Table 2Demographics and clinical characteristics of patients who were diagnosed with stage 0–3 breast cancer through the Gattuso Rapid Diagnostic Clinic (GRDC) between March 12 – August 31, 2020 and the comparison time period in 2019 (March 12 – August 31, 2019).
this is the first to assess the impact of the presence of a rapid diagnostic centre on breast investigations and treatment during the pandemic.
In Ontario, Canada, there was a complete cessation of breast cancer screening between March to June 2020, with a 99% decrease in volume of mammograms performed compared to the same time period in 2019.
Even when cancer screening resumed, the decrease in volume of screening mammograms completed during the first pandemic wave compared to 2019 persisted.
The volume of screening mammograms did not return to baseline until March 2021, resulting in a backlog of 340,876 screening mammograms.
Despite the change in patient presentation, a lower proportion of GRDC patients were diagnosed with breast cancer during the first six months of the pandemic compared to the similar time frame the year prior. We hypothesize that this was due to patients presenting to the GRDC with breast symptoms (e.g., palpable lesion) during the pandemic period, who would have otherwise been assessed by their family physician and had breast imaging at external facilities. Since our radiology group does not routinely repeat mammograms, patients with benign findings (BIRADS 1, 2, or 3) would not usually be referred to the GRDC for further investigation if patients had been able to access breast imaging. This is reflected by a higher proportion of patients who had mammograms through the GRDC and the lower proportion of patients undergoing biopsy in 2020. We also had a higher proportion of patients undergoing MRIs through our RDC compared to the pre-pandemic period, where patients may have come with an MRI, but an incomplete work-up (e.g., contralateral breast finding, suspicious nodes on MRI that were not biopsied). Therefore, the GRDC represented an avenue for assessing clinical concerns when no other imaging and diagnostic options were readily available.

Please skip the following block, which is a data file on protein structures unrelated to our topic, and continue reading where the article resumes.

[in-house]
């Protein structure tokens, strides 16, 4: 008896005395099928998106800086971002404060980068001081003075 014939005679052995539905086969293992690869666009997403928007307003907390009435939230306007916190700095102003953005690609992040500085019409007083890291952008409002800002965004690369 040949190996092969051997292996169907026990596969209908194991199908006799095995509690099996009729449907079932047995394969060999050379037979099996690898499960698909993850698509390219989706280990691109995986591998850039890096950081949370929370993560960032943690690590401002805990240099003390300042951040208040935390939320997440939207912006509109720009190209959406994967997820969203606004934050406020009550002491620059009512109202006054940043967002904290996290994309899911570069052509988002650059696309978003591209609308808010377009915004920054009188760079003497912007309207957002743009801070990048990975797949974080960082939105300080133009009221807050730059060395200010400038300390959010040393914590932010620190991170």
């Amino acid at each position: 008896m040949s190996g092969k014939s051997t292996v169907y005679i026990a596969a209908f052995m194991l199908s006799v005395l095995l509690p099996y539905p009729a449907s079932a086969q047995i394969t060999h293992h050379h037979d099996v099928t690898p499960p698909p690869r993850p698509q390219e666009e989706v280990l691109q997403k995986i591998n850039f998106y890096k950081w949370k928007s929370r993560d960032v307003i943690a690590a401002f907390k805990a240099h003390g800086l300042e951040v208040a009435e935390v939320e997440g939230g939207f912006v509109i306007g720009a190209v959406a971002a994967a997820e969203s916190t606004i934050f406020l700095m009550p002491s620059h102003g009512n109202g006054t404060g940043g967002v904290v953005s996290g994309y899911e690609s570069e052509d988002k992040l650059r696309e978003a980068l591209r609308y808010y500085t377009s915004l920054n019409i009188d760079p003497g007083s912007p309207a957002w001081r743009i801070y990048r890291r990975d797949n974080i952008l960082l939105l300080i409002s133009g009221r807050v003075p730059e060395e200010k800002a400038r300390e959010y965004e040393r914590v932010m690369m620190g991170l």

where wait times from core biopsy to surgery were reduced from 58 to 28 days for patients seen during the pandemic. While these results may be partially explained by the reduction in patient volumes, we believe measures adopted during the COVID-19 pandemic may have contributed to the shortened wait times and can potentially be employed in the long term to reduce surgical wait times. These measures included triaging consults and prioritizing patients who did not have outside imaging requiring review and ensuring additional time when triaging patients who may have needed a biopsy based on referral to ensure an entire workup in one visit. The GRDC also created “add-on” slots for patients seen in breast imaging who needed a biopsy to expedite the pathology and ensure appropriate consultation. Surgical wait times were also preserved at our institution as the hospital endeavored to maintain breast cancer surgical volumes by prioritizing oncologic surgery.
and invasive breast cancer.
showed that patients identified as Black or African American, Asian, or other races were more likely to experience a delay and/or change than Caucasian patients. Information on ethnicity is not routinely collected in our system, and we would not be able to conduct a similar analysis. Lastly, the time of our data collection is relatively short, and we do not have enough data to assess long-term oncologic outcomes or to assess how return to pre-pandemic patient volumes impacted wait times. This study is part of an ongoing project assessing breast cancer outcomes during the COVID-19 pandemic, which may help determine if these reductions in wait times will remain in the post-pandemic era.